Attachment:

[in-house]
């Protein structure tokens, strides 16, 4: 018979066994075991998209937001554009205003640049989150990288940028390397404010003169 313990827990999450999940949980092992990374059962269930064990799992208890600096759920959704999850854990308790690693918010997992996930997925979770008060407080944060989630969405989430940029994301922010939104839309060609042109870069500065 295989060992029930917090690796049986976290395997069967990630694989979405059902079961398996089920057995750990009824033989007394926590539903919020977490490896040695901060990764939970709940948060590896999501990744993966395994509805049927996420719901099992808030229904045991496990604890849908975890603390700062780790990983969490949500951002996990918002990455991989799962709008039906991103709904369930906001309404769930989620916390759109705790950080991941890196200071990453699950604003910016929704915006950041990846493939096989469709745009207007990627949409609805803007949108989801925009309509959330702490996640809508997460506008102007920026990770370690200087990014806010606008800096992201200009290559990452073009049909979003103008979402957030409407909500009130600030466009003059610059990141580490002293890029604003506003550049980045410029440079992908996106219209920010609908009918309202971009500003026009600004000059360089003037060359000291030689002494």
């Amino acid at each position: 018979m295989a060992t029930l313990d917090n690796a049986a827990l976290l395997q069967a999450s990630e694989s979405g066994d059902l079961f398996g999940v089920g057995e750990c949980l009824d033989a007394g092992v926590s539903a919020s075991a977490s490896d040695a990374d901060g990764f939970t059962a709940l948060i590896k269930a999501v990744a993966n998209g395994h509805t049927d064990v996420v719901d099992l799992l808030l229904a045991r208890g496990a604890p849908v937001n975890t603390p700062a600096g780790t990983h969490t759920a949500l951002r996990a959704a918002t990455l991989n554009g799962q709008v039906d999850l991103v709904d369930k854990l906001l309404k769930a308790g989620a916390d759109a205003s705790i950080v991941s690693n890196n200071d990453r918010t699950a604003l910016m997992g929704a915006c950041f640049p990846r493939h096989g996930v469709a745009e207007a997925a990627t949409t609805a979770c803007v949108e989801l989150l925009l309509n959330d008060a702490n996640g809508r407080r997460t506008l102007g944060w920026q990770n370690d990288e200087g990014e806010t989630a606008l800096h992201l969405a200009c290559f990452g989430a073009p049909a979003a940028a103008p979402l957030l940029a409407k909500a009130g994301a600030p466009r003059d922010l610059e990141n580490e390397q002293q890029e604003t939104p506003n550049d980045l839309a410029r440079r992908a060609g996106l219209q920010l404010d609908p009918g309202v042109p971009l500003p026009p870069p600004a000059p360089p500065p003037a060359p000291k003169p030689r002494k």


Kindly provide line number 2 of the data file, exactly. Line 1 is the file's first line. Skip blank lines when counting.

């Protein structure tokens, strides 16, 4: 018979066994075991998209937001554009205003640049989150990288940028390397404010003169 313990827990999450999940949980092992990374059962269930064990799992208890600096759920959704999850854990308790690693918010997992996930997925979770008060407080944060989630969405989430940029994301922010939104839309060609042109870069500065 295989060992029930917090690796049986976290395997069967990630694989979405059902079961398996089920057995750990009824033989007394926590539903919020977490490896040695901060990764939970709940948060590896999501990744993966395994509805049927996420719901099992808030229904045991496990604890849908975890603390700062780790990983969490949500951002996990918002990455991989799962709008039906991103709904369930906001309404769930989620916390759109705790950080991941890196200071990453699950604003910016929704915006950041990846493939096989469709745009207007990627949409609805803007949108989801925009309509959330702490996640809508997460506008102007920026990770370690200087990014806010606008800096992201200009290559990452073009049909979003103008979402957030409407909500009130600030466009003059610059990141580490002293890029604003506003550049980045410029440079992908996106219209920010609908009918309202971009500003026009600004000059360089003037060359000291030689002494």